You’ll want to test pH and alkalinity as well as calcium hardness. You can use liquid tests or professional analysis to do this.

White scale build-up can be very frustrating. You’ve probably got it around the jets, the fittings, the pipes, and anywhere else you can imagine.

One common cause of white scale build-up is soft water. This type of water is soft because it doesn’t have any hard minerals in it like calcium or magnesium that help to break down solids.

Once again, soft water is soft because it doesn’t have any hard minerals in it like calcium or magnesium that help to break down solids. The soft water will also create a lot of limescale when mixed with soap and air if the hot tub stays in use for an extended period.

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Balancing Alkalinity in a Hot Tub

Alkalinity is a measure of all carbonates, including calcium and it determines the water’s ability to maintain pH stability. Fiberglass hot tubs are best balanced at between 170-250ppm alkaline concentrations. Once this level has been achieved then one can fine-tune their preferences for more acidic or basic waters by adding either an increaser (to increase) or reducer(decrease).

Alignment with the preferred acidity range will ensure your spa stays healthy year-round!

Alkalinity is important because it measures the water’s ability to maintain pH stability. If you have soft water, then you will need to adjust your levels of alkalinity in order to keep the water safe for use in a hot tub.

Alkalinity can be reduced by adding reducers or increased by adding increasers. Using soft water with an alkaline level that is too high can create limescale on pipes, fittings, and jets.

To handle multiple chemical imbalances in your hot tub, I recommend SpaGuard products for pH, alkalinity, and calcium control.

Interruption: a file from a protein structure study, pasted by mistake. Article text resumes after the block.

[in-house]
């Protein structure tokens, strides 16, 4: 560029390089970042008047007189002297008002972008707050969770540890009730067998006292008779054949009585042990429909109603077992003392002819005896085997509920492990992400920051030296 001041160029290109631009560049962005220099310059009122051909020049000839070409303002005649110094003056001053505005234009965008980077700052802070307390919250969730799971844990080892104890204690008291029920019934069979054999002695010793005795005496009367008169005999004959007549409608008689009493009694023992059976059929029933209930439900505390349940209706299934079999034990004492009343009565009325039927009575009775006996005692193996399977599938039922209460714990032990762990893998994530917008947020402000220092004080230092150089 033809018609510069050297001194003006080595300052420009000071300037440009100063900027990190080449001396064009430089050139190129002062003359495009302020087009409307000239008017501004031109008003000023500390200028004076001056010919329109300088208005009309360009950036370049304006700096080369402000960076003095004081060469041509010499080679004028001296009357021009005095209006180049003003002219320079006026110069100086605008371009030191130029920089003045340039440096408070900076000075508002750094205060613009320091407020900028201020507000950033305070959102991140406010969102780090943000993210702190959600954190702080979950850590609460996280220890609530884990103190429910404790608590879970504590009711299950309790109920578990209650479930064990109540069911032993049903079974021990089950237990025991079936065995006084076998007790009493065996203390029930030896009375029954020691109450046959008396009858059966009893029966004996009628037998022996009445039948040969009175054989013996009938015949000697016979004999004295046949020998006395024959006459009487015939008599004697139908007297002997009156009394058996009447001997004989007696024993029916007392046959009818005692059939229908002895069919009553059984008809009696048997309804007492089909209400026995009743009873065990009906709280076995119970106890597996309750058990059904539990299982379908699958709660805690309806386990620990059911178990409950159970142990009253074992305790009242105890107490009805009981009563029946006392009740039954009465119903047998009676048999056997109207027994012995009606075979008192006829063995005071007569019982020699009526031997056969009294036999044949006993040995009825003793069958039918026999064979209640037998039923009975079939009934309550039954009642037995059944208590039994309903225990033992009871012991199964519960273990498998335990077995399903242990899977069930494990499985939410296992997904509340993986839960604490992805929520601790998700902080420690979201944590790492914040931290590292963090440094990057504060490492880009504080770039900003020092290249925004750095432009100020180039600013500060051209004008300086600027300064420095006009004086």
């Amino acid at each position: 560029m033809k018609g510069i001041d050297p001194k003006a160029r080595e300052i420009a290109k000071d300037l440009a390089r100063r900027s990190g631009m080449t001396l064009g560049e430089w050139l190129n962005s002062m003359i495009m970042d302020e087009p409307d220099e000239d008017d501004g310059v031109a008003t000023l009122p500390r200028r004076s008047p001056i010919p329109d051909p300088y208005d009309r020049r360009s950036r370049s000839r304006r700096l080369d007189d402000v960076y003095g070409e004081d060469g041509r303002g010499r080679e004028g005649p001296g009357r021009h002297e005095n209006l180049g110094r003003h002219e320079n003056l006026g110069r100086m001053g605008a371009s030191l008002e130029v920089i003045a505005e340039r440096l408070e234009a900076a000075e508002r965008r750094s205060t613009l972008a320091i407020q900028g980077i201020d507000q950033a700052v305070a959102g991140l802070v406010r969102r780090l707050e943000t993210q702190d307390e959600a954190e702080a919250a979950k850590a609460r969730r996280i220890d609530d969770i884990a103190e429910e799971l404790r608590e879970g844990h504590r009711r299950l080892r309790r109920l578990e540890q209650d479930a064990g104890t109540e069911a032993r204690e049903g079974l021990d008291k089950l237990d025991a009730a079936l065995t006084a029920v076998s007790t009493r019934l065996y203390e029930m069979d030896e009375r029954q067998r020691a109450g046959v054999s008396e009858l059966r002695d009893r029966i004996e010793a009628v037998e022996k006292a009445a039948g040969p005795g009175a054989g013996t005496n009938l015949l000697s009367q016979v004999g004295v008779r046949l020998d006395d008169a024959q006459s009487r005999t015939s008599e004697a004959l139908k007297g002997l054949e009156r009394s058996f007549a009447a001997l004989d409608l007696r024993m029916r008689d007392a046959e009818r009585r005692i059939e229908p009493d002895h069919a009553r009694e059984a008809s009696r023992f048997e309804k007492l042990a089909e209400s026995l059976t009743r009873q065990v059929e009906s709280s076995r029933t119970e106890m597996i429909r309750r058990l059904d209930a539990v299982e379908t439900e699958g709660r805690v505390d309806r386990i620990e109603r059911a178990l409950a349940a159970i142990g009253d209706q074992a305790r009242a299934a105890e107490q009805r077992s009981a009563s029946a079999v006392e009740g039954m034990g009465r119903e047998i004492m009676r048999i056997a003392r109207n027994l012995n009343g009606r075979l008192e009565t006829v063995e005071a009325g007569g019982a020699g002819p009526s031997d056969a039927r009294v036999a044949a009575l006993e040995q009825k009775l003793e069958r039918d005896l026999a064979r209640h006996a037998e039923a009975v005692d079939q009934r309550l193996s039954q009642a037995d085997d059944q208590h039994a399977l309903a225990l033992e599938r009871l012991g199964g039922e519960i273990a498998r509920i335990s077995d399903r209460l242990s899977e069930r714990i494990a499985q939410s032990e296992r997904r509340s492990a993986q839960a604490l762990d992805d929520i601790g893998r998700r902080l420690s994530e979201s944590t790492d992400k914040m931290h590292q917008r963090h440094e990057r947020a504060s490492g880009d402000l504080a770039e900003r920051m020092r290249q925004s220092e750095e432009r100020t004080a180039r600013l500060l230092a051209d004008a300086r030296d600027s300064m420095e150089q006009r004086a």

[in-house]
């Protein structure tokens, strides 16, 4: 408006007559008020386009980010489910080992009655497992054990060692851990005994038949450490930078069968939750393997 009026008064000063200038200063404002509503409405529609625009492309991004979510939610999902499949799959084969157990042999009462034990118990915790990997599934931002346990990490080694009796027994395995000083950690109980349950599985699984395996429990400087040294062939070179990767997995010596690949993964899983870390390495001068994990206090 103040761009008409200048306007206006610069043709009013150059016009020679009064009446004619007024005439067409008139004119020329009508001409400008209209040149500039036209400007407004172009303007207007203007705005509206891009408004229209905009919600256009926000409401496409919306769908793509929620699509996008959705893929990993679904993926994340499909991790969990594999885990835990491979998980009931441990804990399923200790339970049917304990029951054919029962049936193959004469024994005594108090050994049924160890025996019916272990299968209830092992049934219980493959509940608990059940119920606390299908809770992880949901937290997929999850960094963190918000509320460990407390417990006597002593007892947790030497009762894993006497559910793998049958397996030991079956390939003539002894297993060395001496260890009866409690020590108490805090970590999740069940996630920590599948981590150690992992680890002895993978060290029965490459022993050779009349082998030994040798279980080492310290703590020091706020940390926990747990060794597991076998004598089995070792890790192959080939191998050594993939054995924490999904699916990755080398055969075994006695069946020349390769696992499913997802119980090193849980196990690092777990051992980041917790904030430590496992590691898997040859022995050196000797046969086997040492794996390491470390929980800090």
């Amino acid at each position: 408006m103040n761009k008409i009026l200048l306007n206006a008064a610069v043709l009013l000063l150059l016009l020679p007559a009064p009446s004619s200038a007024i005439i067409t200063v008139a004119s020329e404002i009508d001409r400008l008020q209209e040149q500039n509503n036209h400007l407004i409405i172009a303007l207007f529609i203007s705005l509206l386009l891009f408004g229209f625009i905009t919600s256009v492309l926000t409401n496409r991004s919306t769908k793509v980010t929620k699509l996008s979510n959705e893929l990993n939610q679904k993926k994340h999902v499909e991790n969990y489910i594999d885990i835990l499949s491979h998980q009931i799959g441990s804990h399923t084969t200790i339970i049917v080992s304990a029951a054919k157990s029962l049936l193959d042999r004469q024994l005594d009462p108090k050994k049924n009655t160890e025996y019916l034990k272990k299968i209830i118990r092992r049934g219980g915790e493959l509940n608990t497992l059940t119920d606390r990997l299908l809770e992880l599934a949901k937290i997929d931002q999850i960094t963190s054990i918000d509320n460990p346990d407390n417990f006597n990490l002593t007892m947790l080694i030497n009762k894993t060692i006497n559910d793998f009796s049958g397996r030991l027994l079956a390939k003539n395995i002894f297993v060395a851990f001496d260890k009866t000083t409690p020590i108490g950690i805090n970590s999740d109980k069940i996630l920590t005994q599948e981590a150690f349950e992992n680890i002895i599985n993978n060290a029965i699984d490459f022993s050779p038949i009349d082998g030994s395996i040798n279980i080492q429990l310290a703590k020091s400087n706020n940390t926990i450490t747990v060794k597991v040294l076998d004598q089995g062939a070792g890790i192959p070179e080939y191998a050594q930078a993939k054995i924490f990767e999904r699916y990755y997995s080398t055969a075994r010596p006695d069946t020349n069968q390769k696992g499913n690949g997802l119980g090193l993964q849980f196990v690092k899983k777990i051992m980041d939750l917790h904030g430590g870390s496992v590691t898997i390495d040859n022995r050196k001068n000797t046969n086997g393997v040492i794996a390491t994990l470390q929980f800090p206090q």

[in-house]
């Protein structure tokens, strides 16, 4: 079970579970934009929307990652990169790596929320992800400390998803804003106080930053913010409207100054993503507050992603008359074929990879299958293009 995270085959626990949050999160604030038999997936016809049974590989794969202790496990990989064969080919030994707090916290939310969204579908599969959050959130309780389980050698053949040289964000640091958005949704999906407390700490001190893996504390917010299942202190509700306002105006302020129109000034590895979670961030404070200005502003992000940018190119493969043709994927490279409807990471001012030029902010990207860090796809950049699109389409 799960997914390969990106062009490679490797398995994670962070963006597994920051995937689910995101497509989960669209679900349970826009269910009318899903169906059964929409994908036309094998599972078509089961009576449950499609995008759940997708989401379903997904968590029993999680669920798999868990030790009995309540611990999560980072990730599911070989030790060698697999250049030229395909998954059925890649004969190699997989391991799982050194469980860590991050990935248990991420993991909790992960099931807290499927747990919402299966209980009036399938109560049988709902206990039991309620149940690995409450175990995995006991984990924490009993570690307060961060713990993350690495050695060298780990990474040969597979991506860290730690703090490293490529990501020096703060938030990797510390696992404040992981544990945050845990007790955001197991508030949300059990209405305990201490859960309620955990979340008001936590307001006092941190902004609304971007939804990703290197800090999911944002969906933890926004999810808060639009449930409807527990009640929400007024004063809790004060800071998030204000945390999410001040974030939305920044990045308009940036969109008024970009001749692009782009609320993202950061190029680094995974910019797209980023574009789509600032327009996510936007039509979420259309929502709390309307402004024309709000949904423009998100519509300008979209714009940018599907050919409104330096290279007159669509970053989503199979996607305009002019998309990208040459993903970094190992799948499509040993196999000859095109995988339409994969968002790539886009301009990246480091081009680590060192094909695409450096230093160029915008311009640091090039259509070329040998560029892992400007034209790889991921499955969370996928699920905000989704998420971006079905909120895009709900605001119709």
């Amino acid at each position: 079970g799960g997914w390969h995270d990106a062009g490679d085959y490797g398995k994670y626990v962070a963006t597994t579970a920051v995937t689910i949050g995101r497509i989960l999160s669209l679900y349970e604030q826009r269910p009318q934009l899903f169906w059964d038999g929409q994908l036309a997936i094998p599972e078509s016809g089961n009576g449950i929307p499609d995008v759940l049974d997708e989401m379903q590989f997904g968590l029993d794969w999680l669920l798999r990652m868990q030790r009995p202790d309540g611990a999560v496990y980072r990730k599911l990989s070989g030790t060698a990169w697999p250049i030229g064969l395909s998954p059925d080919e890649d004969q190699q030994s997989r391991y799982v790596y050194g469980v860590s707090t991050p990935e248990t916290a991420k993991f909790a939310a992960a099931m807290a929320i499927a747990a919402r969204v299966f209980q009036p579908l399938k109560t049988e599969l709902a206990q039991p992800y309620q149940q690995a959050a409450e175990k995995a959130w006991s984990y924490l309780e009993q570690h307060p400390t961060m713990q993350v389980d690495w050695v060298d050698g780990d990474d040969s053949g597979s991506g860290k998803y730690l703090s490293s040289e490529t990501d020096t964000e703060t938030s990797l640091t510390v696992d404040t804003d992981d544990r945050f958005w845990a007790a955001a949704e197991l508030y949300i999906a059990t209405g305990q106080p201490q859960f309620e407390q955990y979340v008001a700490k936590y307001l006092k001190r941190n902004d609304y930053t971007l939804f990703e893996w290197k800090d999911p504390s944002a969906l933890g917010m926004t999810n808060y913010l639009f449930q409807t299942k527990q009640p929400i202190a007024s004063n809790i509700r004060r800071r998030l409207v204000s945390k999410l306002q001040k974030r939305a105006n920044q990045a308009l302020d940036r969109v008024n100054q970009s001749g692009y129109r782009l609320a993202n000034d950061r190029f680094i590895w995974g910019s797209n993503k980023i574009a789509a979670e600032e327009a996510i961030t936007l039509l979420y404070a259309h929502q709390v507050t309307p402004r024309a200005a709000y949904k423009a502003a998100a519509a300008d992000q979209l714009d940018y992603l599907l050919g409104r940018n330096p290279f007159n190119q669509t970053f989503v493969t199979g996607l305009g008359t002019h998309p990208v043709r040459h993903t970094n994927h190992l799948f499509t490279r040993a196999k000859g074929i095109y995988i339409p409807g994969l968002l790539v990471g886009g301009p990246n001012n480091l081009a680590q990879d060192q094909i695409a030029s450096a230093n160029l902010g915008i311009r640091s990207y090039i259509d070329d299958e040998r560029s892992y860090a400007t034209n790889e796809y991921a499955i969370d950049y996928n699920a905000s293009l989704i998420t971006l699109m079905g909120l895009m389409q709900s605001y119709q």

Too Much Calcium in a Hot Tub

If your calcium is over 250 PPM then drain some of the water from the hot tub, add fresh water with a scale control product to maintain calcium level where it should be. Add weekly if necessary but always follow manufacturer’s instructions for use

For calcium scale reduction I recommend this hot tub scale remover.

If you live in an area with hard water, then it’s no surprise to see scaling on your shower head and faucets. And if calcium levels get too high for the spa the hot tub scale will form quickly!

You’ll be able to see some of it on the jets, in a filter, and even nooks and crannies within your shell. But what’s more dangerous is scaling you don’t notice-the buildup from excess calcium can cause pumps seizing up or pipes being impeded with too many buildups that affect pH balance throwing off everything else about hot tub chemistry including alkalinity levels!

Is Rain Water Hard or Soft?

Most rainwater is soft because it doesn’t have any minerals in it like calcium or magnesium. This can be a problem for hot tubs because soft water will create a lot of limescale when mixed with soap and air if the hot tub stays in use for an extended period.

As rainwater falls, it is naturally soft. However, as the water makes its way through cracks in our earth and picks up minerals like chalk (which can make your foundation look a little less than brilliant), lime from construction sites or roads which contains mostly calcium magnesium carbonate together with other trace elements including sodium chloride bicarbonates.

This chemical formula leads to hard water.

Is Soft Water Bad For Hot Tubs: Conclusion

is soft water bad for hot tubs

In this article, I covered that soft water is not great for your hot tub, neither is hard water.

Soft water can lead to corrosion of hot tub components, hard water can lead to scale buildup.

Soft and hard water is defined by calcium measured by PPM (parts per million).

Rain is usually made up of soft water until it hits the ground and mixes with elements in the environment.

In order to test calcium, use test strips or liquid test kits to get accurate results.

I hope you found this article on soft water being bad for your hot tub helpful.

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Dillon

I'm Dillon, creator of SpaToolKit.com. During the day I'm a software developer for an engineering company. At night I enjoy sitting in my hot tub and relaxing. My hope is that Spa Tool Kit will be a place where you can find the best information on hot tubs, spa equipment, setups, parts, and accessories. Let's get started!